EXISTING sexual harassment laws are inadequate, creating the need for the proposed Anti-Sexual Harassment Bill, said the Joint Action Group for Gender Equality (JAG), a coalition of 14 women’s rights organisations in Peninsular Malaysia, Sabah and Sarawak.
In a statement, JAG said that although Malaysia has several laws relating to sexual harassment, legislation such as an Anti-Sexual Harassment Bill can help close the gap.
This can be done by, firstly, introducing adequate sexual harassment standards for all relevant sectors (including universities, public space operators, societies, companies, etc).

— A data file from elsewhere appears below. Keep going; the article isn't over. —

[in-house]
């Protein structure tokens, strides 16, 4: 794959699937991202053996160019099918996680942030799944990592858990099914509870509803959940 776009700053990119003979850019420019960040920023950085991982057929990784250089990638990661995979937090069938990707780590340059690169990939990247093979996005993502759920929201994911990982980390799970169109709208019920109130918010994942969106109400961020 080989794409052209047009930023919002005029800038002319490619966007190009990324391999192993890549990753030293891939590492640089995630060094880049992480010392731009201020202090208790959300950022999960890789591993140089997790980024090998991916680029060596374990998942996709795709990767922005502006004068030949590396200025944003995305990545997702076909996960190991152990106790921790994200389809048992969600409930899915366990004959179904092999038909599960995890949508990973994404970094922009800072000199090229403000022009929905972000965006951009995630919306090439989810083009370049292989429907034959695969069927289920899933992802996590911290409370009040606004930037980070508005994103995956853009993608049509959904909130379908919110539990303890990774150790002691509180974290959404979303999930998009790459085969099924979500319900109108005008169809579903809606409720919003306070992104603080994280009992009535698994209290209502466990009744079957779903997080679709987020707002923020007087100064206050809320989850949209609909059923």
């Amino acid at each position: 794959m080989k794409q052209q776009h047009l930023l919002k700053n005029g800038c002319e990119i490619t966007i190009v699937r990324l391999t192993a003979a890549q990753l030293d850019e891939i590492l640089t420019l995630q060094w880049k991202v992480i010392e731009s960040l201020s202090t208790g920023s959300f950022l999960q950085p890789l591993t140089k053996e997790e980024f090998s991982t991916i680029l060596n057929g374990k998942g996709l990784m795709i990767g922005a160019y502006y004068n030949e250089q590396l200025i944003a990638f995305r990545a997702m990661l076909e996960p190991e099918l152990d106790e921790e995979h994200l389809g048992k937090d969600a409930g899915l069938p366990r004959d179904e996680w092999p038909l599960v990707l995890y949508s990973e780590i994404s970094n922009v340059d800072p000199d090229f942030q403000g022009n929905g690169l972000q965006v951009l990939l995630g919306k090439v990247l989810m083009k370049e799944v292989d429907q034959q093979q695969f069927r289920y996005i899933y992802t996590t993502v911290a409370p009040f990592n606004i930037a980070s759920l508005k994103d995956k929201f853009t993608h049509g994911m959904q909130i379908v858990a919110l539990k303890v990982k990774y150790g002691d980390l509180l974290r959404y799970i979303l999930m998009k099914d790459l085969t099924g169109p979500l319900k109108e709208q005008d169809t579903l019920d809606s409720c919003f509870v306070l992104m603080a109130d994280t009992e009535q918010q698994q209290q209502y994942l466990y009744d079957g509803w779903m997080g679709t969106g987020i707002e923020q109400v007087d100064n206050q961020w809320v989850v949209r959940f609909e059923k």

“Secondly, the Bill will introduce an oversight body to directly receive complaints about sexual harassment from anyone, easily and affordably.”
Currently, two laws apply to all survivors of sexual harassment under the Constitution. The first is the tort of sexual harassment. However, JAG said that while this is important, taking someone to civil court is expensive (costing thousands of ringgit), lengthy (the process can take years) and public (lack of confidentiality).
“Most survivors cannot afford this,” it said.